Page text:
“Attracting financial support from firms with diverse areas of expertise will help to ensure our outputs will be relevant to a wide range of asset managers and owners,” says Adam Matthews, Vice-Chair of the ASCOR Project and Chief Responsible Investment Officer at the Church of England Pensions Board.

The multiplicity of tools, data sources and philosophies on assessment does not lend itself to a common understanding on climate policy among asset owners, says Matthews, who draws a comparison between ASCOR and existing climate-focused collaborative projects developed by institutional investors.

“Asset owners are looking for a consistency in assessing countries’ approach to climate change, both in terms of mitigation and adaptation. It’s not our primary intention to develop a whole new toolkit, but to provide a commonly agreed framework, similar to how TPI and Climate Action 100+ have helped investors to compare companies,” he says.

This means an initial focus on identifying the most important criteria to investors, i.e. does the entity in question have policies, targets or reporting processes relating to a particular climate risk, rather than evaluating the efficacy of such. This leaves evaluation to the interpretation of the individual investor, but it offers the assessed entities a checklist of common concerns across major institutional investors and bond purchasers.

“Investors will still need to conduct further analysis and engagement, and consider other aspects [of the issuer’s profile]. But ASCOR will provide a comprehensive assessment framework for understanding the state of play for a sovereign issuer’s approach on climate change,” says Matthews.

Comparing apples and oranges

When trying to understand the climate risks of sovereign issuers, a prerequisite is to assess them using common criteria. This also applies to corporate bond issuers, but the range of differences between sovereign issuers can be extreme, in terms of their ability to manage the climate risks to which they are exposed, both in terms of climate change mitigation and adaptation.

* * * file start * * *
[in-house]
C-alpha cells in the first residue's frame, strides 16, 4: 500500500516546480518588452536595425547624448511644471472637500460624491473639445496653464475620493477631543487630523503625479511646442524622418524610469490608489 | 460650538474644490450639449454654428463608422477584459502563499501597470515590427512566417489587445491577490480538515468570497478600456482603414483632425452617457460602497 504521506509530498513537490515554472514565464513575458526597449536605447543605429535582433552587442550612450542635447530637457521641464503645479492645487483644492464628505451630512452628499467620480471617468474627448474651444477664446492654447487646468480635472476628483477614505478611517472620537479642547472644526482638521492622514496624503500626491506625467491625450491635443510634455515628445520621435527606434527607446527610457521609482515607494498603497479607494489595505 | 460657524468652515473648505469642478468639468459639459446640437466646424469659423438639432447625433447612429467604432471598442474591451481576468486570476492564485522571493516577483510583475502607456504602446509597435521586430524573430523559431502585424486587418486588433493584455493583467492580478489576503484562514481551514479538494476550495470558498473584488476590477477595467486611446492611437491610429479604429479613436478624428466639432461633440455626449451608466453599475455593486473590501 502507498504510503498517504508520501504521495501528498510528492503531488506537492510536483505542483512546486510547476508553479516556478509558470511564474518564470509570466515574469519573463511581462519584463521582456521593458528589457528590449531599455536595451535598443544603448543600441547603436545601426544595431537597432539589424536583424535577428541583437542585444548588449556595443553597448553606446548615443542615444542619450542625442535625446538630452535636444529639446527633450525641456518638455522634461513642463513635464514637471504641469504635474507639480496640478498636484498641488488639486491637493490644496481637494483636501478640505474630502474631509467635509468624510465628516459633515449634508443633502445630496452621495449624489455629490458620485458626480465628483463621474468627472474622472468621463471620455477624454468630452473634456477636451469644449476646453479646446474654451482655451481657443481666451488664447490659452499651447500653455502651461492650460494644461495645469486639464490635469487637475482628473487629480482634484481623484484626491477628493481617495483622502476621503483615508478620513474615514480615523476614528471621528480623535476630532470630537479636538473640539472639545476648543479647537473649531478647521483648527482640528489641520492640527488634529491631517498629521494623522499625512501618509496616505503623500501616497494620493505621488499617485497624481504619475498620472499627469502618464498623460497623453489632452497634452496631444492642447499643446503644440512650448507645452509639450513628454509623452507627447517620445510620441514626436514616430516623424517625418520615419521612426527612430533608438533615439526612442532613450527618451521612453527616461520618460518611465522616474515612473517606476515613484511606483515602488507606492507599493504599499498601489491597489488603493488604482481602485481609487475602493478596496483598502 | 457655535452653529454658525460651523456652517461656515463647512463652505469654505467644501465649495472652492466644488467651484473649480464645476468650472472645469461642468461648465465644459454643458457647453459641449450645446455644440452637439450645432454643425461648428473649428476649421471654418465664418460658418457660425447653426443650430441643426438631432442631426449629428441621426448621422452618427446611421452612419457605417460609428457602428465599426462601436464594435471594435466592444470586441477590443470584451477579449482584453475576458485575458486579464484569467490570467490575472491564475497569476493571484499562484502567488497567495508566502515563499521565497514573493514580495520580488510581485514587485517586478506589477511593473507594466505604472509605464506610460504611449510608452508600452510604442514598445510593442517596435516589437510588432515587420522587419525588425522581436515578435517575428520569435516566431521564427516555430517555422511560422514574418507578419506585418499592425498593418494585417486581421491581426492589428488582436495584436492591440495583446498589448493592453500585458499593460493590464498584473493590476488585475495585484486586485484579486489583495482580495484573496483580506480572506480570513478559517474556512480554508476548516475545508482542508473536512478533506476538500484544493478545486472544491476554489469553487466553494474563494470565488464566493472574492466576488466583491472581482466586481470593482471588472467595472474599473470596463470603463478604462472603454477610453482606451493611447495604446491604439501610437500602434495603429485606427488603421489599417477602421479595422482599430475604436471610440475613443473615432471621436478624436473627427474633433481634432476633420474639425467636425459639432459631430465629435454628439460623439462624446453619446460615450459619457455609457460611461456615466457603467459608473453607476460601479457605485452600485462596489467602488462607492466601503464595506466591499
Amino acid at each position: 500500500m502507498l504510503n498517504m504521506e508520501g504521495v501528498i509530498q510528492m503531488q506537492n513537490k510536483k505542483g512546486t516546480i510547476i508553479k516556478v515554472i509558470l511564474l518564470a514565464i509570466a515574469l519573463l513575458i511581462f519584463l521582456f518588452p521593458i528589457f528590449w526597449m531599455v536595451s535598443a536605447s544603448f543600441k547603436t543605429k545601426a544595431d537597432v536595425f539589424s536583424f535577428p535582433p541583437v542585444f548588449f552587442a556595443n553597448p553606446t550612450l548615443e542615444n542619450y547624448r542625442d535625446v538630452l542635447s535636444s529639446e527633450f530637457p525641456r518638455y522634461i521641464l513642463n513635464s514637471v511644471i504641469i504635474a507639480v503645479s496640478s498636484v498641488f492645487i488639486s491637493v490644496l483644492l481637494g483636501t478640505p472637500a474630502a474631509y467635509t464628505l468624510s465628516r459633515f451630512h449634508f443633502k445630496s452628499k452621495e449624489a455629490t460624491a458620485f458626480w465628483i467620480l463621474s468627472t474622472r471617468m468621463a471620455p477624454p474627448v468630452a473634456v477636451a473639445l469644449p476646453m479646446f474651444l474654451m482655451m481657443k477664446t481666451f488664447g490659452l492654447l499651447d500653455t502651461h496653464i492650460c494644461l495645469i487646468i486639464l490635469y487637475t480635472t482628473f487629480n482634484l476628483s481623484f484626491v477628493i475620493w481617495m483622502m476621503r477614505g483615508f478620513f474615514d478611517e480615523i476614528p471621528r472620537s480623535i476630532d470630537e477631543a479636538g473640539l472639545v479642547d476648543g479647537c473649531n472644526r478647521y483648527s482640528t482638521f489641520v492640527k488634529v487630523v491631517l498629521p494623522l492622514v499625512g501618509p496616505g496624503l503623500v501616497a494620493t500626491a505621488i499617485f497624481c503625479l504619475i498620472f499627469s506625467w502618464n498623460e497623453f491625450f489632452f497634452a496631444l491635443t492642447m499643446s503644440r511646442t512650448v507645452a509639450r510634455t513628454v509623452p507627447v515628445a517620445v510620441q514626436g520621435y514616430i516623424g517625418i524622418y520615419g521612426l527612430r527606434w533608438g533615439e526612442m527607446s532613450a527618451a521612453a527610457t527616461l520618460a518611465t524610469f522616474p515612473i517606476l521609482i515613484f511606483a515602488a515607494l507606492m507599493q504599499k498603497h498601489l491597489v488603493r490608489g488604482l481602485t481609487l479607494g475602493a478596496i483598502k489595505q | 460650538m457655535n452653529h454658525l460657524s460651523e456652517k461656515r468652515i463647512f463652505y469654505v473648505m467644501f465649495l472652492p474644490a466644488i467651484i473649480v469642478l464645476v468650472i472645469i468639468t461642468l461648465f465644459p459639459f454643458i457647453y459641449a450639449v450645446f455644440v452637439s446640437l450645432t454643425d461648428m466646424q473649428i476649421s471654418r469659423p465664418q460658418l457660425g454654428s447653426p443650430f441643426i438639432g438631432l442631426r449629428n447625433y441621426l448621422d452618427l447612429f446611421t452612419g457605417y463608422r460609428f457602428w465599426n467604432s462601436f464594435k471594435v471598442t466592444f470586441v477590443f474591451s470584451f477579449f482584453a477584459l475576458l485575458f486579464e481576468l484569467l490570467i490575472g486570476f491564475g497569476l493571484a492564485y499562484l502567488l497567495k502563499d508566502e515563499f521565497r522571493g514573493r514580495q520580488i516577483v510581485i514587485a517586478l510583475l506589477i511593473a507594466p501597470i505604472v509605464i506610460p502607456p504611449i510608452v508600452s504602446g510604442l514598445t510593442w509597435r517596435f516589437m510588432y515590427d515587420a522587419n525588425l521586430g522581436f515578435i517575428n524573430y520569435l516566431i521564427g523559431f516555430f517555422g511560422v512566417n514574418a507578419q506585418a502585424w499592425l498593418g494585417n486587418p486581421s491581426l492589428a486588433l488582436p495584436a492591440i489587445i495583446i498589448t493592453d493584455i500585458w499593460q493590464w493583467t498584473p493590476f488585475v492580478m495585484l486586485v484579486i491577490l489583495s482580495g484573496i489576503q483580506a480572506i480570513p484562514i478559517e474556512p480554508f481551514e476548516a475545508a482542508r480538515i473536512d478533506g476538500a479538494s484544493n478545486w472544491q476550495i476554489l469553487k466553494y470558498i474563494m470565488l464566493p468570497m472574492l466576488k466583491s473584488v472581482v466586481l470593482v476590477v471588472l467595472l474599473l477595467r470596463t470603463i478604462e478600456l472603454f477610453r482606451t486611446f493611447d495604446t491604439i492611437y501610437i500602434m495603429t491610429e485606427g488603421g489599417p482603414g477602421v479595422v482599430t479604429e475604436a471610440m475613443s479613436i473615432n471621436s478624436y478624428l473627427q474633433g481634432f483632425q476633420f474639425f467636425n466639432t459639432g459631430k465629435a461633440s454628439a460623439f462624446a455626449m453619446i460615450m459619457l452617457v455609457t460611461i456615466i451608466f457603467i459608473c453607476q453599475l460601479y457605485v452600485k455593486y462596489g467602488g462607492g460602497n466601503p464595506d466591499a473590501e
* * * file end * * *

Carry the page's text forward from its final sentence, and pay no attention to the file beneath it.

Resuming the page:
This is influenced by multiple underlying factors such as size, economic development and political system. How, for example, does one make a meaningful comparison between say Liechtenstein, Indonesia and the United States on climate policy and governance in order to make reliable investment decisions?

At an early stage, ASCOR aims to develop consensus about investors’ expectations of government policy on climate change, such as policies, targets, enforcement mechanisms. This will be a key step toward a framework through which investors can understand both the areas of alignment and difference.

“Every country’s policy mix depends on national circumstances. Regardless of whether a country has a command-and-control or market-led economy, the aim is to focus on the desired outcomes for investors and the effectiveness of policy in achieving them,” says Matthews.

A real challenge will be ensuring less developed countries are treated fairly. Impact Cubed, an investment analytics and solutions provider, has partnered with investment teams from ten asset managers to build a sovereign bond impact model aimed at countering a “wealth bias” toward mature sovereign bond issuers in many ESG country rankings.